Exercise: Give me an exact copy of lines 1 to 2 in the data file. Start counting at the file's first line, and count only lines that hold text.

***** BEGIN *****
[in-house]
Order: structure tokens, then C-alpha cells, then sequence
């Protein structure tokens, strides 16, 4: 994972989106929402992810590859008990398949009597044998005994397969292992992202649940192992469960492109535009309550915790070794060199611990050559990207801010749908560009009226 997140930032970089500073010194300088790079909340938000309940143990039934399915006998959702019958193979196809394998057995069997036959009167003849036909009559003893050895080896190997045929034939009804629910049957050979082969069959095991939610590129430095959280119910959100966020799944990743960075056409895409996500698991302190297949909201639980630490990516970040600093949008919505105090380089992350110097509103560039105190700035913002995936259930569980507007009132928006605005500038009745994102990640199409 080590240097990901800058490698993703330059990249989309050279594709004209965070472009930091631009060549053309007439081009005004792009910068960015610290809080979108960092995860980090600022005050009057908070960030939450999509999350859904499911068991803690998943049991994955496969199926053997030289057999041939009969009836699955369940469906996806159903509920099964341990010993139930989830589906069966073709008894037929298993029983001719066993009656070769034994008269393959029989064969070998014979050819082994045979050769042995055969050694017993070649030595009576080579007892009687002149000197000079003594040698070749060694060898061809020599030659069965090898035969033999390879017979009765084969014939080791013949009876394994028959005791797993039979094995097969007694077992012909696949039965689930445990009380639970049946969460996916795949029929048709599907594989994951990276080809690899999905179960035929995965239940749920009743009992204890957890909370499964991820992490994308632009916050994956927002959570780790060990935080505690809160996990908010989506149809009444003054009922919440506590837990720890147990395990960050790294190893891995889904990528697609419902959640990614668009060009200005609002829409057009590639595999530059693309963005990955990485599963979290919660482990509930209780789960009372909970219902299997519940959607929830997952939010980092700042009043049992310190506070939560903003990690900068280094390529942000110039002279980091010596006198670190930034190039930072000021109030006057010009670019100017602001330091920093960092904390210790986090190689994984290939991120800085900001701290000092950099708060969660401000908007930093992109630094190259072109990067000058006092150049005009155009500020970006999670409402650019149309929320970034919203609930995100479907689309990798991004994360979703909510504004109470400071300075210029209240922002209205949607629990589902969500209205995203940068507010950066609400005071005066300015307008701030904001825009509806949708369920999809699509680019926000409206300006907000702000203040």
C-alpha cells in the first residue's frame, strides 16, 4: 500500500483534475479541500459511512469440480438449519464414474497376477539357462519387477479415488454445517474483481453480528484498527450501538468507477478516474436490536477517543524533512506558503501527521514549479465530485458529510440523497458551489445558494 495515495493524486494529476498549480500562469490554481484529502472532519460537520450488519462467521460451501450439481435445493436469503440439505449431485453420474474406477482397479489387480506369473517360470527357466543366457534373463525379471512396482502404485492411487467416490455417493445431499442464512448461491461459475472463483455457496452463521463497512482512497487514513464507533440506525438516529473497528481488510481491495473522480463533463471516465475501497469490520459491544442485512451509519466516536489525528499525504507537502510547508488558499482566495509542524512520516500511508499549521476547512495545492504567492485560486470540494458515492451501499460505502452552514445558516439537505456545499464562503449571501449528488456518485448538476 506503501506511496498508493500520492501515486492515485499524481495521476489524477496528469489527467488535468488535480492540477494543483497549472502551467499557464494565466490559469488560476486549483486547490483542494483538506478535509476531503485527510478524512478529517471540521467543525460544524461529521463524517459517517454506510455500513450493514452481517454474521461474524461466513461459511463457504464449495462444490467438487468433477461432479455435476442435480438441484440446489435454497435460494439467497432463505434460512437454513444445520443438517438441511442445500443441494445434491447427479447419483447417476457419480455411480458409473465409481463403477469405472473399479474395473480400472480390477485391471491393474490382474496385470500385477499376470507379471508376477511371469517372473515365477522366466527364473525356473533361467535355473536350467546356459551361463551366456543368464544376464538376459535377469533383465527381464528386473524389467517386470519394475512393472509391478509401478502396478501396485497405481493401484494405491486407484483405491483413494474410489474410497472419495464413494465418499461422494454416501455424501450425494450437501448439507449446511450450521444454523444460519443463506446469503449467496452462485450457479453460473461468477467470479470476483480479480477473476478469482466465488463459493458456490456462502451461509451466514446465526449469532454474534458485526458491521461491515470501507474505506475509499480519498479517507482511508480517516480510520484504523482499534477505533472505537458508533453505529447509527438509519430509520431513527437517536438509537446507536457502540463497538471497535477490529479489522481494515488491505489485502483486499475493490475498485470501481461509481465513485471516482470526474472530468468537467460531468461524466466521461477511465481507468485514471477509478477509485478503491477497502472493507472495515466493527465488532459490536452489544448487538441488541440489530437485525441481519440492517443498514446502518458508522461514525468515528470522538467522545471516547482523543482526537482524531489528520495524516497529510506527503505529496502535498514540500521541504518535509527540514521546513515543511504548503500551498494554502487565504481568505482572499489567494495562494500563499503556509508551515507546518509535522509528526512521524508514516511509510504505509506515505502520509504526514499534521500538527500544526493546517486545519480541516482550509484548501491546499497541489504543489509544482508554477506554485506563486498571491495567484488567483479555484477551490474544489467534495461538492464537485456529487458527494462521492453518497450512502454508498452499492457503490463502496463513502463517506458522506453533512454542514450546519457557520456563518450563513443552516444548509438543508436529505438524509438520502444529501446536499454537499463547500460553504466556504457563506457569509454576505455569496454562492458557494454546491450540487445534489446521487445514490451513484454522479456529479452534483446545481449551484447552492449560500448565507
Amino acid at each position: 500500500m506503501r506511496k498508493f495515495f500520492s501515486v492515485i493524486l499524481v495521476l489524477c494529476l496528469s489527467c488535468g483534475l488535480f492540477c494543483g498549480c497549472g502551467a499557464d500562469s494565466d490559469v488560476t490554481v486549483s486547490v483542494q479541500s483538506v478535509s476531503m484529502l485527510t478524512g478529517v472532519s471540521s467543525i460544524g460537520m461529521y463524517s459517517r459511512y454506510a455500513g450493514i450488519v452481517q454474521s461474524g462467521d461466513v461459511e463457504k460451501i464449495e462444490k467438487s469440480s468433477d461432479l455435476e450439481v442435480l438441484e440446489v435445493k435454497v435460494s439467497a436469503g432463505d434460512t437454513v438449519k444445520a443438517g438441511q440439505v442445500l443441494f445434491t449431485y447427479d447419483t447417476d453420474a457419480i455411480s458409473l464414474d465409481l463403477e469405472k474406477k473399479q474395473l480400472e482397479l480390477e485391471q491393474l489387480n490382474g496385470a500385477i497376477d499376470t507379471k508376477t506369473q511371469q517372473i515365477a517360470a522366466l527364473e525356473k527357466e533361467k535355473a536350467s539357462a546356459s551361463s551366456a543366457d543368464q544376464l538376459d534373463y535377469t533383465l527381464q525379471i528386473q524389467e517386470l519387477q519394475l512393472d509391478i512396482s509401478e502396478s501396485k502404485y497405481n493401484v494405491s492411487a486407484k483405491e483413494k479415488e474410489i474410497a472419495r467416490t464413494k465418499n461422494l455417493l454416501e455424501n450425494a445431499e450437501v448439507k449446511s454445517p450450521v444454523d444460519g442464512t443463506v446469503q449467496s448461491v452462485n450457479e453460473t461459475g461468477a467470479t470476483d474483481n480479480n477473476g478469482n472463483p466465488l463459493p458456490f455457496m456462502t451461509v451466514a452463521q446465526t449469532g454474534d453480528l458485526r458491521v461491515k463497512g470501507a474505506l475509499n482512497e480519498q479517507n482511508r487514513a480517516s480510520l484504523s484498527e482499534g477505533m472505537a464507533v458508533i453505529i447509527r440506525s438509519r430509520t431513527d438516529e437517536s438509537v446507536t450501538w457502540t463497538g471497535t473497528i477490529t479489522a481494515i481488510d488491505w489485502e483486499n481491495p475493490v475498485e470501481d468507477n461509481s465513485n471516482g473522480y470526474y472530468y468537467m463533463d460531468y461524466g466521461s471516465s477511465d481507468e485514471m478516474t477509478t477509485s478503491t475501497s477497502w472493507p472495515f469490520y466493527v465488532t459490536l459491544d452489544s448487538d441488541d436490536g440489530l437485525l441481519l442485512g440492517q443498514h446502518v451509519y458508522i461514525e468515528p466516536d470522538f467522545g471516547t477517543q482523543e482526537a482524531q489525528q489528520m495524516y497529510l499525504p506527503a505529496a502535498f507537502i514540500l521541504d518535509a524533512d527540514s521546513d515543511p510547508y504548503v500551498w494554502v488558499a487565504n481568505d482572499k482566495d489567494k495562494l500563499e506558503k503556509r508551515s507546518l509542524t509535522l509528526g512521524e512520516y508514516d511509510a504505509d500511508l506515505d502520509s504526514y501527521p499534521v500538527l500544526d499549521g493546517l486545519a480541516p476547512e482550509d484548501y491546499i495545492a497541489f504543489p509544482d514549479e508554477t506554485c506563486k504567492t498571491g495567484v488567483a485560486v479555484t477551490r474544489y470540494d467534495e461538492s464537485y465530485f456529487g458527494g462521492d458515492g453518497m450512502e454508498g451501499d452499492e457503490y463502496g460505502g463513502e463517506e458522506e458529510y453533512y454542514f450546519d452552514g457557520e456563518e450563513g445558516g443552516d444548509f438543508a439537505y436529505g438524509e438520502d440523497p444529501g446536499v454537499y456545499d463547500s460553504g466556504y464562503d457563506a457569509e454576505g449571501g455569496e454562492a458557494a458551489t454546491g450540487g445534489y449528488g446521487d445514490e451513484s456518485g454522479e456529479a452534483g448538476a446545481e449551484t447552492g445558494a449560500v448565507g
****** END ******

[in-house]
Order: structure tokens, then C-alpha cells, then sequence